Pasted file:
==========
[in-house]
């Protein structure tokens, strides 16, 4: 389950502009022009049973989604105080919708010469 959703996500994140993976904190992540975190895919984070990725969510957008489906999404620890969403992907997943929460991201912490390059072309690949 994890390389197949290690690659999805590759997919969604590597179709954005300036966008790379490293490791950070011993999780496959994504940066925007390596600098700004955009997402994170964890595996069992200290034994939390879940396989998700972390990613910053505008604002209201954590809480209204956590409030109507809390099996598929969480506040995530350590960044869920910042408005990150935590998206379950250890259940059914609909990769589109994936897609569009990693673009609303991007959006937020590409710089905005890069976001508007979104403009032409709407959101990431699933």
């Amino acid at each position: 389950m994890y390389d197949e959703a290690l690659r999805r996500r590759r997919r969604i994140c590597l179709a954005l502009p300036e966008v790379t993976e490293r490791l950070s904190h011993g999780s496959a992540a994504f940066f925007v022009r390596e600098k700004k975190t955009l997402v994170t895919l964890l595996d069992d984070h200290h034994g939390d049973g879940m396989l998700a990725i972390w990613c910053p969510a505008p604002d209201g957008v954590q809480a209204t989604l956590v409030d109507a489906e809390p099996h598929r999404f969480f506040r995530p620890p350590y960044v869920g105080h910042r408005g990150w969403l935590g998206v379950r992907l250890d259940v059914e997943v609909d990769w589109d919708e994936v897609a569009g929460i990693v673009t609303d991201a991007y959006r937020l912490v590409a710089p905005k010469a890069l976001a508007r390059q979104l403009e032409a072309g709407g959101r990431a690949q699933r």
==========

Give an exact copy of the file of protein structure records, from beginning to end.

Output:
[in-house]
């Protein structure tokens, strides 16, 4: 389950502009022009049973989604105080919708010469 959703996500994140993976904190992540975190895919984070990725969510957008489906999404620890969403992907997943929460991201912490390059072309690949 994890390389197949290690690659999805590759997919969604590597179709954005300036966008790379490293490791950070011993999780496959994504940066925007390596600098700004955009997402994170964890595996069992200290034994939390879940396989998700972390990613910053505008604002209201954590809480209204956590409030109507809390099996598929969480506040995530350590960044869920910042408005990150935590998206379950250890259940059914609909990769589109994936897609569009990693673009609303991007959006937020590409710089905005890069976001508007979104403009032409709407959101990431699933």
């Amino acid at each position: 389950m994890y390389d197949e959703a290690l690659r999805r996500r590759r997919r969604i994140c590597l179709a954005l502009p300036e966008v790379t993976e490293r490791l950070s904190h011993g999780s496959a992540a994504f940066f925007v022009r390596e600098k700004k975190t955009l997402v994170t895919l964890l595996d069992d984070h200290h034994g939390d049973g879940m396989l998700a990725i972390w990613c910053p969510a505008p604002d209201g957008v954590q809480a209204t989604l956590v409030d109507a489906e809390p099996h598929r999404f969480f506040r995530p620890p350590y960044v869920g105080h910042r408005g990150w969403l935590g998206v379950r992907l250890d259940v059914e997943v609909d990769w589109d919708e994936v897609a569009g929460i990693v673009t609303d991201a991007y959006r937020l912490v590409a710089p905005k010469a890069l976001a508007r390059q979104l403009e032409a072309g709407g959101r990431a690949q699933r």